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Remember: that drunk asshole Kavanaugh swore to be impartial.

Kavanaugh Urged Supreme Court Justices to Sit Out Trump Tax Returns Case, Report Says

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by Anonymousreply 308/01/2020

If Kavanaugh had gotten his way on that, Trump's tax documents would have been released. When the SCOTUS refuses to review a case, the previous court ruling stands. Same with the Louisiana abortion law case.

by Anonymousreply 107/29/2020

Report: Kavanaugh Tried His Damndest to Dodge Trump’s Tax Documents Case

He didn't want to piss of the president.

Earlier this month, Brett Kavanaugh surprised observers of the Supreme Court when he sided with the majority in two cases related to Donald Trump’s tax and financial records. Though he expressed reservations, the conservative justice nevertheless agreed in both cases that the president was not immune from investigators’ requests, as long as they could be justified. The man who appointed him was not pleased. “This is all a political prosecution,” Trump wrote in a series of furious tweets.

It was, it seems, just the kind of confrontation Kavanaugh was seeking to avoid. Both Cy Vance, the Manhattan district attorney, and Congressional Democrats had been seeking Trump’s elusive financial records as part of probes into his hush money payments and shady tax practices. [bold]While Kavanaugh ultimately acknowledged that the high court had no choice but to consider the Vance case, CNN reported Wednesday that he attempted to convince his fellow justices to punt on the other case, apparently looking to sidestep a face-off with the president.[/bold] According to three sources familiar with the justices’ discussions, Kavanaugh sought to persuade his colleagues that the Congressional dispute would be more appropriately worked out between lawmakers and the White House, arguing that the matter was a “political question” that didn’t warrant intervention from the court. Punting would have been a mixed bag for the president: It would likely have represented a dramatic expansion of executive power, as conservatives on the court have pushed for, but it may have rendered Trump powerless to keep his banks from turning over records to lawmakers. Still, for Kavanaugh, it may have been worth it: “His approach,” as CNN reported, “would provide an off-ramp for one of the imminent confrontations between Trump and the court.”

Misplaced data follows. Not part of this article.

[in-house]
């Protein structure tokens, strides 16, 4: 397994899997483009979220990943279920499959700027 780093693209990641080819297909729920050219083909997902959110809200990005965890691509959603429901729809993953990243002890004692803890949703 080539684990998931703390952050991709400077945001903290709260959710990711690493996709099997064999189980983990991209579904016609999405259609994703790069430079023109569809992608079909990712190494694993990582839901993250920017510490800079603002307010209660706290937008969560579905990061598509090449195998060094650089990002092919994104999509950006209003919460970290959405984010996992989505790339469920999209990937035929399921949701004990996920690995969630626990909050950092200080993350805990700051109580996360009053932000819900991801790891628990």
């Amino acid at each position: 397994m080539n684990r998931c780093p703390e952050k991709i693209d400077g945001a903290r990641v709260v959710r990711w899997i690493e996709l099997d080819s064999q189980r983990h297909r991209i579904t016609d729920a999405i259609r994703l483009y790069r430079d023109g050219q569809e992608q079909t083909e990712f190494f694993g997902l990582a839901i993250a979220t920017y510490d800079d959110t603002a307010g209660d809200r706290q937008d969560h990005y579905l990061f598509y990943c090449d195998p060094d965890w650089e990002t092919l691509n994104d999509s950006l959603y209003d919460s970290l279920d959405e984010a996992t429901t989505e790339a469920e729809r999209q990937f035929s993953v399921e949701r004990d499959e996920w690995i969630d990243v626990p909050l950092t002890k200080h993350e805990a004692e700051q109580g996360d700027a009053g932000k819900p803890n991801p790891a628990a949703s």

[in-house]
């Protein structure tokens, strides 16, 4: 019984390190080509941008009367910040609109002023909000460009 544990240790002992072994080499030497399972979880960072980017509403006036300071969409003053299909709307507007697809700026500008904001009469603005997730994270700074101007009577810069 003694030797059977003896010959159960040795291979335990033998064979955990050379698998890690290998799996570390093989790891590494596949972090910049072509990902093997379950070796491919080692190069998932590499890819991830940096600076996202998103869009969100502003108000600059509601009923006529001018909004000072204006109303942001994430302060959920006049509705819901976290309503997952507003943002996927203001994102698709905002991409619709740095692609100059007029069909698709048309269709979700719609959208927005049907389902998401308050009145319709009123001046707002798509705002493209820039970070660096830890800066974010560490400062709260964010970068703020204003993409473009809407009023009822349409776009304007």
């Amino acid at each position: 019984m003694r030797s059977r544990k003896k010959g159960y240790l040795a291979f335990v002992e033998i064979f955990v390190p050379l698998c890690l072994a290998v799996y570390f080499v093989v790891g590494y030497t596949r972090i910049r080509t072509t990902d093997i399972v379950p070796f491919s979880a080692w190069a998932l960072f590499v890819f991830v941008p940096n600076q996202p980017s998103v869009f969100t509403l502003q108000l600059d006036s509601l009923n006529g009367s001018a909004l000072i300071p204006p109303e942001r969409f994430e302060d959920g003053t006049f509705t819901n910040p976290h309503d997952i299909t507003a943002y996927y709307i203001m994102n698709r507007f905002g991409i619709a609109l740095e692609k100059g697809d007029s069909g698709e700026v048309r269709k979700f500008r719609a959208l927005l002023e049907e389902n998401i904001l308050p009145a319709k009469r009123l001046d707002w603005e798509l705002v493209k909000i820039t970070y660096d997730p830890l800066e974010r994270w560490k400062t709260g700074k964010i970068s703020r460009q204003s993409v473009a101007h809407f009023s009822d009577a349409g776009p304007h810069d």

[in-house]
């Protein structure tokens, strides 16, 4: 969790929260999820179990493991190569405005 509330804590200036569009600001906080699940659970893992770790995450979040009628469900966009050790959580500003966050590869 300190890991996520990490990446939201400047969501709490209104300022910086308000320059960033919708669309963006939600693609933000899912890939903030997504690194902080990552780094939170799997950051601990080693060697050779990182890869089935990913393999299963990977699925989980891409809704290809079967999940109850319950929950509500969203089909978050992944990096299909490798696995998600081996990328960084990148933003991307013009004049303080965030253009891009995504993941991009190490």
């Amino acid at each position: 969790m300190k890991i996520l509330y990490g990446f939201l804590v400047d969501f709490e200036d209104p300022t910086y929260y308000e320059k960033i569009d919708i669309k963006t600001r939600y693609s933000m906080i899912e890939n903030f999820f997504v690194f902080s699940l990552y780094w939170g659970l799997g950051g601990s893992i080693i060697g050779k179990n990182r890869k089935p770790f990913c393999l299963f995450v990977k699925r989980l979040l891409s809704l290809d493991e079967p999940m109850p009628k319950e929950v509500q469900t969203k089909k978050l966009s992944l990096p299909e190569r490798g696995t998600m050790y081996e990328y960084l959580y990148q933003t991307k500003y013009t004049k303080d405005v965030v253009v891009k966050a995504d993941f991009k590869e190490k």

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by Anonymousreply 208/01/2020

His effort to dodge the Trump tax case, and another case involving abortion rights, seems to speak to Kavanaugh’s efforts to eschew controversy after a tumultuous confirmation. Kavanaugh was confirmed to the bench after being accused of sexual misconduct, accusations he furiously denied. Avoiding the abortion case would have allowed him to sidestep a matter that could further damage him—and lawmakers who confirmed him, like Susan Collins—with women. And avoiding a vote in the Trump tax dispute could have helped him placate a president who vociferously defended him against allegations from Christine Blasey Ford and others. “It’s a big, fat con job,” Trump said in 2018, claiming that his own accusers—of which there are more than a dozen—were all motivated by “”

Ultimately, Kavanaugh failed to sway his colleagues. In June, the court struck down a Louisiana law restricting abortion. Kavanaugh and Neil Gorsuch, another Trump appointee, dissented, but chief justice John Roberts joined the liberal bloc. In the Vance case, justices ruled 7-2 that Trump was not “absolutely immune” from subpoenas, with Kavanaugh and Gorsuch joining the majority. And in the Mazars case, another 7-2 ruling, justices decided that House Democrats had failed to “take adequate account of the significant separation of powers issues raised by congressional subpoenas for the President’s information,” but again made clear that the president was not above appropriate requests. Those rulings came during a term that has seen surprising liberal victories out of the Roberts court, frustrating Trump and Republicans who seemingly expected it to rubber-stamp conservative arguments. “These horrible & politically charged decisions coming out of the Supreme Court,” Trump wrote last month, “are shotgun blasts into the face of people that are proud to call themselves Republicans or Conservatives.”

by Anonymousreply 308/01/2020
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